I haven’t been good at keeping up with the show, but one of my favorite podcasts over the last few years has been The Don’t Panic Geocast. The final segment of each show is a segment called Fun Paper Friday where the hosts discuss an unusual research study that they came across. The hosts are geologists, but they search the web and accept listener submissions for papers that are unusual in terms of what they study, the conclusions they reach, or have some sort of fun and interesting findings. I once submitted a paper that they reviewed which demonstrated that physicians who use bigger words are seen as less smart and less competent than physicians who use simpler vocabulary when talking to patients. But one of my favorite fun papers from the show, one I always seem to find a way to bring up in random conversations, has to do with blunt force trauma and beer bottles. A few years back a study was published in an emergency medicine journal which showed that more severe blunt force trauma could be inflicted by an empty beer bottle relative to a full beer bottle. The full bottle tended to shatter on impact, so while heavier, the force of the impact was dissipated in the shattering glass. An empty bottle is lighter, but less likely to shatter, meaning more force is transmitted to the body being struck by the bottle.
This study is funny, a bit morbid, and seems totally useless from the outside. It is easy to think, especially if you work a busy, demanding, and difficult job, that it was a waste of money for someone to take a bunch of beer bottles and hit a dead pig with them while measuring the force of the impact. “Someone seriously got paid to do that study?” is a common response I have gotten from telling people about this study or similar studies that might make their way to a Fun Paper Friday segment.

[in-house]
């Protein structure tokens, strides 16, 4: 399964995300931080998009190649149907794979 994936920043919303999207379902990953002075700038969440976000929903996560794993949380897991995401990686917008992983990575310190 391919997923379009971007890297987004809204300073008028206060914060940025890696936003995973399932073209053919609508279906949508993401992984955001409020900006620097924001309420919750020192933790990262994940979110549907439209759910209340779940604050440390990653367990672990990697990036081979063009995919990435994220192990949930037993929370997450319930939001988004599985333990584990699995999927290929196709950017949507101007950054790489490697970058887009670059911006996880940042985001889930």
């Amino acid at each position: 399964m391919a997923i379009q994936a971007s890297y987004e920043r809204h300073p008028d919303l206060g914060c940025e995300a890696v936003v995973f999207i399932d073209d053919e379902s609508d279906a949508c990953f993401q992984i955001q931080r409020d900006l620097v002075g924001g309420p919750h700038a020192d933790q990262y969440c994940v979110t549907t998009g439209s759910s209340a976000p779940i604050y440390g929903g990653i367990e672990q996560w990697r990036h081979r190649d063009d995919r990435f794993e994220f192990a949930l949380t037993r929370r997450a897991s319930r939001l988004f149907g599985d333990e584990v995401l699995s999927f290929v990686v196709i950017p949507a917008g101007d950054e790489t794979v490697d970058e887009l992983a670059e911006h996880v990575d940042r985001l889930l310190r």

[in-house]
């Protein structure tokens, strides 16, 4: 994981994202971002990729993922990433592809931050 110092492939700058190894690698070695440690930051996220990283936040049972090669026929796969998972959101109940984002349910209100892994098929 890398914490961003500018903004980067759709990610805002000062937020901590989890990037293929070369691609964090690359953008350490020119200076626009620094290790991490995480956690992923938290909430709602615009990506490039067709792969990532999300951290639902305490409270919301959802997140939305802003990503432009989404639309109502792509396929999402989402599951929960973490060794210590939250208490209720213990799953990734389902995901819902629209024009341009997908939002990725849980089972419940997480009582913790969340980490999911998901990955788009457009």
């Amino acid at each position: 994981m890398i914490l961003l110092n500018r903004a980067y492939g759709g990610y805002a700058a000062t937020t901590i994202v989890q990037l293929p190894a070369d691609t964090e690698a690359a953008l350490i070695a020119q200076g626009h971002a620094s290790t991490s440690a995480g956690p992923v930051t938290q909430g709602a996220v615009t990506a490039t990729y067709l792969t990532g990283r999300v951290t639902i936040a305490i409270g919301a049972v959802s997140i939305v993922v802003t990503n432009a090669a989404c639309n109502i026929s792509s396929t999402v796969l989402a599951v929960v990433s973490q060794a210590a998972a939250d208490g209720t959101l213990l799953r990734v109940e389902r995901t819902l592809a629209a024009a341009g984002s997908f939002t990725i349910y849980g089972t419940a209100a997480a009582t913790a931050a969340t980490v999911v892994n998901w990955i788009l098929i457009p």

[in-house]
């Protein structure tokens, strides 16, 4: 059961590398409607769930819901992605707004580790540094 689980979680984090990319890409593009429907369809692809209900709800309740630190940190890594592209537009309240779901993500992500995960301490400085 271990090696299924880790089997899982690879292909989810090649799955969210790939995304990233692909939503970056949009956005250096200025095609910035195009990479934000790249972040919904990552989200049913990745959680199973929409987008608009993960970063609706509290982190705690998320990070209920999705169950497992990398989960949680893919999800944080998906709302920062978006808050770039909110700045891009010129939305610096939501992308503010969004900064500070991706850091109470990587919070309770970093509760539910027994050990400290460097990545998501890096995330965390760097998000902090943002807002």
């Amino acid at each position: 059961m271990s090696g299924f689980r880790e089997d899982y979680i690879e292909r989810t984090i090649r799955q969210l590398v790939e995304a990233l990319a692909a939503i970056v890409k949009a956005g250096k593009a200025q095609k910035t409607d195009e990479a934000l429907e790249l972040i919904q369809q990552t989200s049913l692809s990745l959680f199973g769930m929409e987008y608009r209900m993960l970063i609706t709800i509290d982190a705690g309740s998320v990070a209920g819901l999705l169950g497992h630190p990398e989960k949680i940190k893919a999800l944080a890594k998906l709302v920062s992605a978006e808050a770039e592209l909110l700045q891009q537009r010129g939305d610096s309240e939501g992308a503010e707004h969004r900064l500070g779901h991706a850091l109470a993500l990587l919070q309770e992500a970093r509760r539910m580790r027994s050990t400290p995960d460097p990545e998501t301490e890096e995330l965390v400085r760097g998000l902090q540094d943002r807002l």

But the answer is yes, and the research was published in a respectable journal because there are actually important implications for fields of forensics and emergency medicine. The hosts jokingly remarked that the next time you are in a bar fight this paper will help you, but the reality is that it really might help someone better address a wound in an emergency room or better identify a murder weapon at a crime scene. The science was a little goofy, but that doesn’t mean it isn’t important. Additionally, the paper had some important structural mechanics and fluid dynamics considerations. How does a vessel react to an impact when it is full of fluid versus when it is empty is an important consideration in shipping industries, whether we are shipping soda, gasoline, or water on a space shuttle.
Science funding, even for science that is funny and a little strange, is very important because it is science, with a foundation in basic research, which has fueled the advances in human living standards over time. In his book Sapiens, Yuval Noah Harari writes, “banks and governments print money, but ultimately, it is the scientists who foot the bill.”
Sometimes we know where the big scientific breakthroughs will come from. Anyone who was working on vaccines in the last two years knew their research was vital for human lives across the globe. Anyone working in lithium battery technology is aware that their research is going to be very important for our future. But there is a lot of science that is crucially important that we don’t recognize as important as it is. It isn’t obvious how the person researching a fungus in the Amazon could have a major impact on the world, but perhaps a discovery about that fungus could lead to new antibiotics or new mechanisms for developing vaccines. It is not clear how someone researching fluid dynamics in kitchen sponges is really going to make a difference in the world, but perhaps their findings unlock something that contributes to the design and development of ion channels in lithium batteries.
Basic research can seem funny, but it sets a general foundation for the important work that goes into our breakthrough advances. And it is the breakthrough advances which change the world, allow us to communicate faster, improve our living standards, and allow us to do more with fewer resources. Scientists push the world ahead, footing the bill for the governments, bankers, and economies of the world.